These aren’t cherry-picked quotes. Before COVID, when asked for comments about the best thing about the senior living community, 20% or fewer responses were about belonging, community, appreciating the staff and being safe. This year, though, 60% to 70% of “best thing” comments mentioned those themes.

As a nation, America could use a booster shot of resilience. Observers note a kind of COVID hangover, or apathy.

Seniors in congregate settings, who in some ways bore the brunt of the pandemic, offer guidance for a brighter path forward. These older adults may be more willing than younger Americans to acknowledge our interdependence as human beings, experiencing the support they receive not with resentment but appreciation.

Far from feeling fearful, sad and isolated, seniors are showing us how to live more fully than ever.

A few months ago in The News, we authors urged the country to rethink how we view senior citizens and engage elders in the work of healing the nation.

The latest data suggests seniors are already doing this work. Far from feeling fearful, sad and isolated, many of them are showing us how to live more fully than ever.

Patricia Finick, for one, looks forward to more dinners and concerts with her new friends. Together, they are eager to put the last vestiges of the pandemic behind them.

Says Finick: “There is a whole world out there to explore.”

Read the article.

Jacquelyn Kung is CEO of Activated Insights and a Nexus Insights Fellow.

Robert G. Kramer is a Nexus Insights Founder and Fellow, and Strategic Advisor & former CEO of the National Investment Center for Seniors Housing and Care (NIC).

Ed Frauenheim is co-author of several books on organizational culture, including “A Great Place to Work for All.”

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Transforming senior living

How Managed Care Companies are Transforming Senior Living

The senior living sector, which is experiencing a period of unprecedented disruption, has begun to show signs of a major transformation. Several weeks ago, Tim Mullaney, editor of Senior Housing News, wrote a fascinating article (behind a paywall) on the significance of the recently announced Lifespark acquisition of Tealwood Senior Living. Central to Mullaney’s analysis is the recognition that the acquisition is an early sign of major changes taking place in the senior living sector. As Mullaney writes, the transaction suggests that the industry is “not just rebounding but transforming.”

I believe that Mullaney’s analysis should be required reading for every senior living operating company executive and every investor who has more than a two-to-three-year investment horizon. Here’s why. For several years, a number of us in the senior living field have been predicting that managed care companies would either acquire or build their own senior living platforms. Now, as Mullaney points out, this concept is no longer just a theoretical possibility but is happening – and is “about to become more commonplace.”

Mullaney sees the integration of the two platforms as a template for a new operational model of senior living that’s more integrated across the continuum of providers and payers. The model will also challenge the way real estate-based investors view value creation in the sector. Lifespark is a home care provider whose model is rooted in home and community-based services (HCBS) and who contracts with health systems and payers, assuming financial risk and reward. Mullaney sees five pain points or shortcomings in today’s senior living product that he believes at least on paper, the innovative Lifespark senior living model will address.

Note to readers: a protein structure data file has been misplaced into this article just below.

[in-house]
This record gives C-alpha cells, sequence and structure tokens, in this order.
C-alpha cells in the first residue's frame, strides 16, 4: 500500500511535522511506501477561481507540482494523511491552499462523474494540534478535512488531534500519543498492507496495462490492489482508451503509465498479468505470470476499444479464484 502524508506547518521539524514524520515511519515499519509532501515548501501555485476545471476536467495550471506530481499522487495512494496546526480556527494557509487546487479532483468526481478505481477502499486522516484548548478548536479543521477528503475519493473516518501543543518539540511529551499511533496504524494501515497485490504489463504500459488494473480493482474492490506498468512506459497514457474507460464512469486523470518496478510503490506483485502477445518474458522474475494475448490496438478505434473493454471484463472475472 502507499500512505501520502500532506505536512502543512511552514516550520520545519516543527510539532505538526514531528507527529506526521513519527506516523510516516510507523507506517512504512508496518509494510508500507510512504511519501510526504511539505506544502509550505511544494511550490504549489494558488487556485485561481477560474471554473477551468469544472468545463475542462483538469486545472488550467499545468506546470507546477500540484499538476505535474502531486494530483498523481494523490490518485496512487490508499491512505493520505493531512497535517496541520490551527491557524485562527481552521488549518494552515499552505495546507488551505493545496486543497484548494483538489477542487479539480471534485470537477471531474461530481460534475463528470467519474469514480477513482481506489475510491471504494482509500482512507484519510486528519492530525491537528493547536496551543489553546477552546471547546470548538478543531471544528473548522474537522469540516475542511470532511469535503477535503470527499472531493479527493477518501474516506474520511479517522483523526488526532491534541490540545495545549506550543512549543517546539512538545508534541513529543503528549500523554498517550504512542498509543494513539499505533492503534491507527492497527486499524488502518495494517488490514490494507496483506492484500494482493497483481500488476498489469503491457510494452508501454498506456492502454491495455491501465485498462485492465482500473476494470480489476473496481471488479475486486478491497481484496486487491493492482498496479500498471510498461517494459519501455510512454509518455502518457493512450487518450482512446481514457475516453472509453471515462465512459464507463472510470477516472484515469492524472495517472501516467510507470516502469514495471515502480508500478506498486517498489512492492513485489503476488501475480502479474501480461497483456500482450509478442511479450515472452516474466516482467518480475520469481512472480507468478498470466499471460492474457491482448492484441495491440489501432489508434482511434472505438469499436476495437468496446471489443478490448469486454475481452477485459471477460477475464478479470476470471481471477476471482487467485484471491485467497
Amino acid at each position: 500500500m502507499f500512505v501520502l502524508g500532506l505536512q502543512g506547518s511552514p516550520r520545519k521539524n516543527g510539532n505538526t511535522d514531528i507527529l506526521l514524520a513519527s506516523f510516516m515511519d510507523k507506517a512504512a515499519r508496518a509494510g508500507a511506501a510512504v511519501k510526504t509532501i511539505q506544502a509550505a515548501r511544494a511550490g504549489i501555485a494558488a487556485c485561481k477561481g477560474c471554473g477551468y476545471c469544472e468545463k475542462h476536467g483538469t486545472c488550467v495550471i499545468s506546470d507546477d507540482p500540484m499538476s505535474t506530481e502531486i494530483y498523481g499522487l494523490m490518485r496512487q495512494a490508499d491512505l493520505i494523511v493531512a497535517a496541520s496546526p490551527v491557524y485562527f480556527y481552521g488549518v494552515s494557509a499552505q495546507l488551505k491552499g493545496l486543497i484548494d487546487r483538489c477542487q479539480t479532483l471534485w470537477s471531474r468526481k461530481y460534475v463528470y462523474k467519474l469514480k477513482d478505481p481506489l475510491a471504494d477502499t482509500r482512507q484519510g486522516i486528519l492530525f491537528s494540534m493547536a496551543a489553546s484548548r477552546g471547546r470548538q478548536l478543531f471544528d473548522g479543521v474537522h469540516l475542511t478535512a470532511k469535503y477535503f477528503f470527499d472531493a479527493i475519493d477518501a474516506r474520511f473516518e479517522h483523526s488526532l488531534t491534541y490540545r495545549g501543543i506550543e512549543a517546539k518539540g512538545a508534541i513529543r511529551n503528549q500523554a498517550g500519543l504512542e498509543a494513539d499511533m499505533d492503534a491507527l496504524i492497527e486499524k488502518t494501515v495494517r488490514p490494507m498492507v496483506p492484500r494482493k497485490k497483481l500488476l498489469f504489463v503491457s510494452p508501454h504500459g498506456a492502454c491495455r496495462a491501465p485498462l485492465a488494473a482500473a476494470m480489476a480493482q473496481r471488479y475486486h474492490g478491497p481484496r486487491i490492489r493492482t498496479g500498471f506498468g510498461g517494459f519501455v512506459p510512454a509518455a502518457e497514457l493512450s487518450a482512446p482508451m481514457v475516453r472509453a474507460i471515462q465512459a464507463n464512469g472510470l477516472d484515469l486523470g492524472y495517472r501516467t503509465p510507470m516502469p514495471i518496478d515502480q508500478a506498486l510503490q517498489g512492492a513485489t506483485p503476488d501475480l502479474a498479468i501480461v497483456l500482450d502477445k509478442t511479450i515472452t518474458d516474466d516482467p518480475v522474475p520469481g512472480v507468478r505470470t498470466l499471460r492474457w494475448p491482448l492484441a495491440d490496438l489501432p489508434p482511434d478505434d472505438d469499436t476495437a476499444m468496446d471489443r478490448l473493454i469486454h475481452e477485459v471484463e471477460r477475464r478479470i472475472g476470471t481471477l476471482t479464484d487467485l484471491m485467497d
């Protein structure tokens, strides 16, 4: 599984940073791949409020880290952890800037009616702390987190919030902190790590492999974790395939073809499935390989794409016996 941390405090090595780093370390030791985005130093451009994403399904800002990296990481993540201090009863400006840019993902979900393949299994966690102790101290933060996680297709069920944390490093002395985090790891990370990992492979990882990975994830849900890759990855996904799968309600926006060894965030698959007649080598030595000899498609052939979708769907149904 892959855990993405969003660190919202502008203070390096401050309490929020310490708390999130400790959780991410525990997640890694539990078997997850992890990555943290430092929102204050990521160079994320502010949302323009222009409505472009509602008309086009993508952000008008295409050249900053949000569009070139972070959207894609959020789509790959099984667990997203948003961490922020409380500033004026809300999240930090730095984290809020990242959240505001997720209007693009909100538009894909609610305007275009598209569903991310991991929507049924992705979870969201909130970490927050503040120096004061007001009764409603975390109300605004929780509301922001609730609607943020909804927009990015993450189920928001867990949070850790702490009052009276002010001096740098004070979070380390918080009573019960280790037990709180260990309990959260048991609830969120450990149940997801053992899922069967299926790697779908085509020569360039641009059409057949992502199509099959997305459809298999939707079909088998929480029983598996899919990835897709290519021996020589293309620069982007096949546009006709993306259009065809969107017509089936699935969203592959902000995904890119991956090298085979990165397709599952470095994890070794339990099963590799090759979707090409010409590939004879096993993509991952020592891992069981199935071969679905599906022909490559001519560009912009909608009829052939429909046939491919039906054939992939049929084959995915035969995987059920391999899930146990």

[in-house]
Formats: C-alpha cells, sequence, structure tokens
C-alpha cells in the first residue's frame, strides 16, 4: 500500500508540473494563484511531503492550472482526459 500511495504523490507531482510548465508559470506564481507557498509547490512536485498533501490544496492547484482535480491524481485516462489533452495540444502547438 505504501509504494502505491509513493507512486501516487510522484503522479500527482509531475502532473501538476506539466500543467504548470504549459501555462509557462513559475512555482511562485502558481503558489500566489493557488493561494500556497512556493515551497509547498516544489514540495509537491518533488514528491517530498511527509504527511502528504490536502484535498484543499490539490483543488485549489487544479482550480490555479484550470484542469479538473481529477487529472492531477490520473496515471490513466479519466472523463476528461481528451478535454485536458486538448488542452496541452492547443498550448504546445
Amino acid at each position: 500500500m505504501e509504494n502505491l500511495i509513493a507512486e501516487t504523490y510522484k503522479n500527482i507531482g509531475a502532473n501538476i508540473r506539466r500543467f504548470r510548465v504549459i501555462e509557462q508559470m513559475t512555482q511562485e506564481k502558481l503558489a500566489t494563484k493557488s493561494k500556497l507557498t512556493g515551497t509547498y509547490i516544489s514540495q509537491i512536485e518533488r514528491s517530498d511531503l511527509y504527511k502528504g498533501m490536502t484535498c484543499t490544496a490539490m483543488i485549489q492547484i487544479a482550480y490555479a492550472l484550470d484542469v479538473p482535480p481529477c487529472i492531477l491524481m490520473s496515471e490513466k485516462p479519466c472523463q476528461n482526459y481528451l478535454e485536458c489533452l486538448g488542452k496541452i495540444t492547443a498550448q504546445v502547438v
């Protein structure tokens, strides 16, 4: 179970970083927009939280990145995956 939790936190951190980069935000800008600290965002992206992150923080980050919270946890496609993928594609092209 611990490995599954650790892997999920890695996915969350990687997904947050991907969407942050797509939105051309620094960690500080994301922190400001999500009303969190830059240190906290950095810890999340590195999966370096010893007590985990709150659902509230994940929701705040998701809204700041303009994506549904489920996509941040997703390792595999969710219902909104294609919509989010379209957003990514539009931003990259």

Enhanced consumer appeal

Mullaney notes that Lifespark’s “life care manager” will help address the many frustrations of adult children who currently must connect all the dots of the health care and long-term care systems for their loved one. Typically, the eldest adult daughter must coordinate care for their parents even when they reside in a high quality private-pay senior living community. By communicating with the family and caregivers, as well as the different providers and payers, the “life care manager” will help address this common frustration of adult children, especially the adult daughter, when they’re paying $4,000 to $10,000 a month, but find themselves still heavily involved in coordinating care.

Too often, families are the point people for figuring out the right setting and the right care for their parent, and for ensuring that healthcare and senior care providers are communicating with each other. This is in addition to figuring out who will pay for the care, and how. Senior living options that leave the burden on the adult child or spouse to connect will be replaced by models that truly provide what the adult children think they’re paying for.

Affordability

Joel Thiessen, CEO of Lifespark, believes that by bringing all the payment sources together under one experience, and by taking on global risk, savings will be generated – and could be invested in housing and services. The model opens the door for providers to improve the affordability of care without impacting quality. As quoted in Mullaney’s article, Thiessen says, “We think we can use both sides of a person’s wallet, their insurance or their Medicare/Medicaid benefit as well as their private pay and put those together under one experience versus one butchering the other.”

Health and Wellness

As Mullaney points out, wellness was already a hot topic before the pandemic. Consumers and value-based care providers and payers alike are demanding engaging and healthy lifestyles. With their “electronic life record” which records not only medical-based and care-based key data, but also lifestyle-related information, Lifespark is in a better position to address this trend. Integrating lifestyle data into the record enables ongoing preventative health, management of chronic conditions and an increased emphasis on vitality and staying well rather than sick care only once one is sick. This approach reflects the likely model of healthcare delivery of the future that is predictive, preventative, and participatory, rather than reactive, curative, and after the fact.